An oval-shaped decorative pad worn by Mangbetu women over the buttocks in Central Africa.
Enid Schildkrout and Curtis A. Keim describe Mangbetu dress, covering the back apron (negbe), in the Berg Encyclopedia of World Dress and Fashion: Africa (2010):
“Women wore a rectangular bark-cloth garment, the nogetwe, as a short skirt or sometimes an apron. In the past, and still today for ceremonial displays, it was left open in the rear to reveal the negbe, or back apron, an oval fiber pad fastened around the waist with a string.” (382)
The Smithsonian has a back apron (Fig. 1) woven from dyed and undyed plant fibers. An oval of undyed fiber is in the center, with geometric, triangular, and crossed patterned sections of fibers circling the center area.
Anne Leurquin details the back apron in A World of Belts: Africa, Asia, Oceania, America: from the Ghysels Collection (2004):
“The latter used to wear a cache-sexe made of banana leaves, flattened, dried and sewn together, and decorated with a cylinder in front, while a negbe, or buttock apron, of the same material, decorated with a geometric pattern, was attached to the belt in the back.” (13)
As seen in figure 2, the Metropolitan Museum of Art has a kidney-shaped apron made from dried, layered banana leaves. The apron mimiced the shape of the Mangbetu halo haircut, a conical-shaped hairdo at the back of the head.
Enid Schildkrout writes in Les Parisiens d’Afrique: Mangbetu Women as Works of Art (2008):
“Women carried and also wore small pieces of barkcloth in front of the pubic area. In back, they wore a palm fiber apron called a negbe, decorated by overlaid and appliqued patterns of light and dark fiber.” (9)
The Brooklyn Museum has an oval-shaped apron (Fig. 3) composed of banana leaf material. The center is plain with dark brown stitching, and a border of dark brown bands circles the center. A roll of fiber is attached to the top, decorated with a geometric pattern.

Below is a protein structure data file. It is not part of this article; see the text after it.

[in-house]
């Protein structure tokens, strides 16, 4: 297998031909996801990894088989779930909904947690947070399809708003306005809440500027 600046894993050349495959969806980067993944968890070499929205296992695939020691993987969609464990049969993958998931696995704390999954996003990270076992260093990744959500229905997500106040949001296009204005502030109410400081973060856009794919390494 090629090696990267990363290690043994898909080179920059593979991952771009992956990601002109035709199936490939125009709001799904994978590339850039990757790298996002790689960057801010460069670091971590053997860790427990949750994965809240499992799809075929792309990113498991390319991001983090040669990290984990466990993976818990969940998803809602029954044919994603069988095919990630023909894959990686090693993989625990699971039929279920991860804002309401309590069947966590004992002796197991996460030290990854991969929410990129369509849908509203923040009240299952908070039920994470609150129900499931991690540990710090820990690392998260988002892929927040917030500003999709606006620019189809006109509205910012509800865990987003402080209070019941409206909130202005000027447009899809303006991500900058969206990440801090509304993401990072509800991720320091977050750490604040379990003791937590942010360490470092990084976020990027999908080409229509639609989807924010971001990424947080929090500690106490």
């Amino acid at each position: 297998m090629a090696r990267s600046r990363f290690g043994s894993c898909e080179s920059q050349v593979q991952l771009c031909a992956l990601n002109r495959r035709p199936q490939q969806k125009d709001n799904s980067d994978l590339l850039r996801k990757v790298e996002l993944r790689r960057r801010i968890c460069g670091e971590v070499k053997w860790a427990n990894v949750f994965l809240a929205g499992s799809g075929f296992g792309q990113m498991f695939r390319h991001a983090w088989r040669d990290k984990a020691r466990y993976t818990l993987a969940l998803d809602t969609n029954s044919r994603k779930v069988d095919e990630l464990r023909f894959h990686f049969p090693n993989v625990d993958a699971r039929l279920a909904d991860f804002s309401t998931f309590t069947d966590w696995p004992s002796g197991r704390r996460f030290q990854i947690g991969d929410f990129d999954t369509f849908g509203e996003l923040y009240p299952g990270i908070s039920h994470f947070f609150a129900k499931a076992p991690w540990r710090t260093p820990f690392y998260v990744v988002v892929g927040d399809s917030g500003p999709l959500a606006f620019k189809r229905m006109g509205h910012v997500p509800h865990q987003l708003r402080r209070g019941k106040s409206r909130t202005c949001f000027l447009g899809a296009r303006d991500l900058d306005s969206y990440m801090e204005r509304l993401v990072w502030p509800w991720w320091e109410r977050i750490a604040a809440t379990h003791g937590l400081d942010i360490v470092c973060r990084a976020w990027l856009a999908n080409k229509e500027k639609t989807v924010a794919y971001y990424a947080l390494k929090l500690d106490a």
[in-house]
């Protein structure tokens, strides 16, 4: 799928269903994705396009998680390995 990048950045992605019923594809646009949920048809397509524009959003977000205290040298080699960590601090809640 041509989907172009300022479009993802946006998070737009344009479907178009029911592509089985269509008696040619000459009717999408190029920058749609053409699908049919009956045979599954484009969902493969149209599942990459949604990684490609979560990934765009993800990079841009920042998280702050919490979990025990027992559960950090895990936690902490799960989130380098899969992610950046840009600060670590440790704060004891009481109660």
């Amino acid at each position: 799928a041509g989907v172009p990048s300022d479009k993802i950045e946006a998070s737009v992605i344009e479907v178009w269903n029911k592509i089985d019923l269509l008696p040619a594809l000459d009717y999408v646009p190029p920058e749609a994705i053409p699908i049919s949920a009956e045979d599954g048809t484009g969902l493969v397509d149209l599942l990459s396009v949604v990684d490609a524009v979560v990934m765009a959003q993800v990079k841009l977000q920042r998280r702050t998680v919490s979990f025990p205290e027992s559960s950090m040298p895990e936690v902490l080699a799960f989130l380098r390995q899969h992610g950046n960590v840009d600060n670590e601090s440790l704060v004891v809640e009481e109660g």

Another example of the back apron is seen in figure 4, sourced from Andres Moraga Textile Art. It has a plain center detailed with dark brown stitching, and a geometric pattern with dark brown bands lining the central oval.
- Leurquin, Anne, and Mauro Magliani. A World of Belts: Africa, Asia, Oceania, America: from the Ghysels Collection. Milano: Skira, 2004. https://www.google.com/books/edition/A_World_of_Belts/pGdQAAAAMAAJ?hl=en&gbpv=0.
- Schildkrout, Enid, and Curtis A. Keim. “Mangbetu Dress.” In Berg Encyclopedia of World Dress and Fashion: Africa, edited by Joanne B. Eicher and Doran H. Ross, 379–382. Oxford: Berg Publishers, 2010. Accessed March 03, 2021. http://dx.doi.org/10.2752/BEWDF/EDch1057.
- Schildkrout, Enid. “Les Parisiens D’Afrique: Mangbetu Women as Works of Art.” In Black Womanhood: Images, Icons and Ideologies of the African Body, ed. Barbara Thompson, 71-93. Seattle: University of Washington Press, 2008. https://www.researchgate.net/publication/273439767_Les_Parisiens_d’Afrique_Mangbetu_Women_as_Works_of_Art